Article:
Terry Katzman, a central figure in the Minneapolis rock scene of the 1980s and a continuing presence in local music throughout his life, died last Friday, November 8. He was 64. The cause of death is not yet known.
Katzman released the earliest Hüsker Dü singles. He did sound for Hüsker Dü and the Replacements. As a record store employee, he introduced countless young musicians to music that would shape the sound of Twin Cities indie rock. And he remained involved with the music in his hometown up until his death.
Katzman was an early champion of Hüsker Dü, and the first person to write about the band, in Sweet Potato (the music paper that would become City Pages). “I was there when no one liked them—most people don’t understand, I had to keep telling people they were really good,” he told City Pages in 2017.
Katzman started Reflex Records with the Hüskers and put out their first single, “Statues,” and their first album, Everything Falls Apart. Reflex released records by locals such as Rifle Sport and Man Sized Action, as well as the 1985 Minutemen EP Tour-Spiel.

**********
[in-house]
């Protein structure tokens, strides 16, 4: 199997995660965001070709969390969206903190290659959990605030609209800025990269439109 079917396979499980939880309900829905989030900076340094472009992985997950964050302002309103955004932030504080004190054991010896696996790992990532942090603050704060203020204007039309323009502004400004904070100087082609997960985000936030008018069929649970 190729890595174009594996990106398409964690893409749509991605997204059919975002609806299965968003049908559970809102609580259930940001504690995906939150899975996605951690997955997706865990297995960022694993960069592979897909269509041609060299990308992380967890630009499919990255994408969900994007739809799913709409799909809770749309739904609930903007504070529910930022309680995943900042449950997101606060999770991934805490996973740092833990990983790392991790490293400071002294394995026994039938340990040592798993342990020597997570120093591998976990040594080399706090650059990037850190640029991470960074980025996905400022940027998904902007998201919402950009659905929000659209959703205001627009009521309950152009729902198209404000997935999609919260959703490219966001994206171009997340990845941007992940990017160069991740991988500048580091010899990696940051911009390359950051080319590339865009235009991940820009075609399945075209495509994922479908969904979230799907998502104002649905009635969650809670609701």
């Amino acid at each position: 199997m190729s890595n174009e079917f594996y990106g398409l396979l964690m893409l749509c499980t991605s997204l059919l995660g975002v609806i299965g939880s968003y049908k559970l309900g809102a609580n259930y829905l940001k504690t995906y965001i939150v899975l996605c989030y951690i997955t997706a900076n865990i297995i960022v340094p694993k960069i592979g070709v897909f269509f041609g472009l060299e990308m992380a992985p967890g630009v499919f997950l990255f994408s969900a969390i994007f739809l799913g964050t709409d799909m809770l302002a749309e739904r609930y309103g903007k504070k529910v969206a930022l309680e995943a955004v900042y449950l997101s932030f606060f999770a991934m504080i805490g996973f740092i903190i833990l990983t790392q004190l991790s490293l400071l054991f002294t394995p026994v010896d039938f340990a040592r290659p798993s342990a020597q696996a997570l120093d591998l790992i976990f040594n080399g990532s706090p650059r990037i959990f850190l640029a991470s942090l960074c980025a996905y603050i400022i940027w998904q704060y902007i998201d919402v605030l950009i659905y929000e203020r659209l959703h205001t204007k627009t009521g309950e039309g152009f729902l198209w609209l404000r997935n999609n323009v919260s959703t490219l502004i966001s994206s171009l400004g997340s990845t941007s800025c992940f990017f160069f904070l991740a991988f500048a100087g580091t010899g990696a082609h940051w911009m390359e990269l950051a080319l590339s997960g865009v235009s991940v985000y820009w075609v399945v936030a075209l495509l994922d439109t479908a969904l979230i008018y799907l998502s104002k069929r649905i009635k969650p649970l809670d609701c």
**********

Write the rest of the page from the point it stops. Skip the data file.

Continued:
Katzman was also the Replacements’ first sound man. The audio of the MPD shutting down a 1982 house party that leads off the Replacements’ Stink? Katzman recorded that.
But perhaps more than anything, looking back at Katzman’s life reminds us how integral record stores were to the growth of local rock. As a staffer at Oar Folkjokeopus on 26th and Lyndale, alongside his friend Peter Jesperson, his recommendations influenced the tastes of the bands for which Minneapolis would become best known.
After a fire gutted Oar Folk in 1984, Katzman, along with Jim Peterson and Paul Stark, opened Garage D'Or Records up the road at 26th and Nicollet. He also started a record label of the same name in 1997. The store moved to Lake and Lyndale the following year, and closed up in 2001.
Katzaman ran the “records” half of HiFi Hair & Records near Loring Park, and was still issuing albums by young bands. Katzman continued working with local bands, and “still went out a few nights a week to check out new Minneapolis bands and clubs,” according to his official obituary in the Star Tribune. Facebook testimonials from friends throughout Minneapolis music have been pouring in since the announcement of his death.
Katzman is survived by his wife, Penny, and his two children. He spent his last day alive in L.A., record shopping with Peter Jesperson.